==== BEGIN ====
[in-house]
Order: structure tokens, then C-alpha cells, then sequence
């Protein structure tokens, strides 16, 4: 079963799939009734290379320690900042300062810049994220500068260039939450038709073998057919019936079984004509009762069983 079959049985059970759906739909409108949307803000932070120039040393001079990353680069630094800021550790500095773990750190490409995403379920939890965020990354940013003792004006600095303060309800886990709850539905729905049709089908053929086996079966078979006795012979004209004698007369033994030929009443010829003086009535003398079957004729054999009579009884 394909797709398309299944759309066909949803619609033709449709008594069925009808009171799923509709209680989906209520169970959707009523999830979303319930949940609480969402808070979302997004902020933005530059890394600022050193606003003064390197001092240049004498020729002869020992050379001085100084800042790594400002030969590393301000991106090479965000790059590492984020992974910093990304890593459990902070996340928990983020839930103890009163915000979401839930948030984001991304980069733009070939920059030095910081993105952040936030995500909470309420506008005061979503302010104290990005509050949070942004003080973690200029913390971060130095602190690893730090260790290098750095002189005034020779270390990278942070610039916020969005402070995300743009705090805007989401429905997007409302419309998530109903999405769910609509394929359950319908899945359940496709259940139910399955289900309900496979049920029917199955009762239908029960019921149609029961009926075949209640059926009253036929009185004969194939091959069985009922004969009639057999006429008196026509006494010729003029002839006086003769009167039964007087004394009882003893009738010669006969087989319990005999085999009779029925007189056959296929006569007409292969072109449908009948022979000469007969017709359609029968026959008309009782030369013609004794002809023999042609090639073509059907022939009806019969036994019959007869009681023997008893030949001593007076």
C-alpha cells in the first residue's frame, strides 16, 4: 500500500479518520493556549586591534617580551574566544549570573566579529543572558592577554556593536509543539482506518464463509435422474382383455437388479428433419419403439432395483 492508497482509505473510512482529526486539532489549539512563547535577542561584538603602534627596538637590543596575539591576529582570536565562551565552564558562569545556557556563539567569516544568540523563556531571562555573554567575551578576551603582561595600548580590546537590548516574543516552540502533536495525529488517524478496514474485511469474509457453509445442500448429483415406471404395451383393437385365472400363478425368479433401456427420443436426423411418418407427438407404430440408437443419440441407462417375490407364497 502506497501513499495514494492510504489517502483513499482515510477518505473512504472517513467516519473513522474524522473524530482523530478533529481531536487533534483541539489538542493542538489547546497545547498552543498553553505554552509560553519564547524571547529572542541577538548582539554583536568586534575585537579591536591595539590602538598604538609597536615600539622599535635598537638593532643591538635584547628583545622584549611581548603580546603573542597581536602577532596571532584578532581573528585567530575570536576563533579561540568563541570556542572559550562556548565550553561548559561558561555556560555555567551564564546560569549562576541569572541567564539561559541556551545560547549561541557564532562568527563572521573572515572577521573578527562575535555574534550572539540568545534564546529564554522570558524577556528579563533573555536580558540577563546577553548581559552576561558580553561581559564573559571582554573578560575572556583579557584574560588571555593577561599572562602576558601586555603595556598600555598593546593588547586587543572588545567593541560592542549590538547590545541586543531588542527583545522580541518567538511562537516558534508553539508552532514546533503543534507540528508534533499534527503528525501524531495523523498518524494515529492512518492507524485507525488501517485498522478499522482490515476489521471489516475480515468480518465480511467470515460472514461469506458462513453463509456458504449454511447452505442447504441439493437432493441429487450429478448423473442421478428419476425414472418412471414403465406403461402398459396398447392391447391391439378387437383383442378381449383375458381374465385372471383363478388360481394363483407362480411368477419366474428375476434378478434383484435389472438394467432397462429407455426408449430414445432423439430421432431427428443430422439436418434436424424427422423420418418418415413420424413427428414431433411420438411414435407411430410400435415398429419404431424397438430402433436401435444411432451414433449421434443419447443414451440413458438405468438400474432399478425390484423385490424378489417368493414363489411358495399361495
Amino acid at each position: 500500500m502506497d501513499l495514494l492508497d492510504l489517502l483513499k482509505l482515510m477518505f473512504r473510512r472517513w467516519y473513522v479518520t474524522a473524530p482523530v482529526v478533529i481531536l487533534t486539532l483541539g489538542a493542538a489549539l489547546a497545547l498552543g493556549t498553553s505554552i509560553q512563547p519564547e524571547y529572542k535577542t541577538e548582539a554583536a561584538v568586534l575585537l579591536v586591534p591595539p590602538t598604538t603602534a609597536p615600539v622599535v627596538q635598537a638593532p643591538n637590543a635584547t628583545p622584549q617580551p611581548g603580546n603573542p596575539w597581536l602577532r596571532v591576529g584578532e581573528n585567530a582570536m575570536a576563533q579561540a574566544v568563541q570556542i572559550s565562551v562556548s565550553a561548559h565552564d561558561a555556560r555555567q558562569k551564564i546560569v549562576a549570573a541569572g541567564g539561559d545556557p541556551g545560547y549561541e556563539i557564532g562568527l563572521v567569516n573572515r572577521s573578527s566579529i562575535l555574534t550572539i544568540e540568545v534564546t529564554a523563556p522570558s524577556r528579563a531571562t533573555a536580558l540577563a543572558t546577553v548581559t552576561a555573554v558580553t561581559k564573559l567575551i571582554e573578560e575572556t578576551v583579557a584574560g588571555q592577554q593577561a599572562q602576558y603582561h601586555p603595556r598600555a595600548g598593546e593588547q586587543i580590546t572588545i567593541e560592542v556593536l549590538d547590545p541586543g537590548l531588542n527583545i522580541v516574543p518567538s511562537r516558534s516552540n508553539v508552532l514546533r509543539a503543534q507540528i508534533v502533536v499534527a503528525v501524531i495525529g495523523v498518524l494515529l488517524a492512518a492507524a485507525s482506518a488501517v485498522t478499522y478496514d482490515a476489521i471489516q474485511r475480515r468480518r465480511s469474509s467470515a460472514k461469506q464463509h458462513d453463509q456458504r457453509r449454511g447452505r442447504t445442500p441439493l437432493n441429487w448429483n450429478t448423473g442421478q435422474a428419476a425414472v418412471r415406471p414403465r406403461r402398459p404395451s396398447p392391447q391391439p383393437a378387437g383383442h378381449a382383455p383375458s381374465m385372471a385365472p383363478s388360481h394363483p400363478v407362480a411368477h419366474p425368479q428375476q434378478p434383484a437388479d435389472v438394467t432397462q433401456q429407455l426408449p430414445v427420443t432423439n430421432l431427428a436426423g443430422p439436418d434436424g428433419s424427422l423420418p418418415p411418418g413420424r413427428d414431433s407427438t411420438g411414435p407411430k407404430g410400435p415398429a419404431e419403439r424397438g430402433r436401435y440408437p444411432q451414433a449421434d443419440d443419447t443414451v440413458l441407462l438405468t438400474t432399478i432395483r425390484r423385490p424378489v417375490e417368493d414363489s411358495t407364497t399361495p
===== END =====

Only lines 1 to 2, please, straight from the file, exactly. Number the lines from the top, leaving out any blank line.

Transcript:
[in-house]
Order: structure tokens, then C-alpha cells, then sequence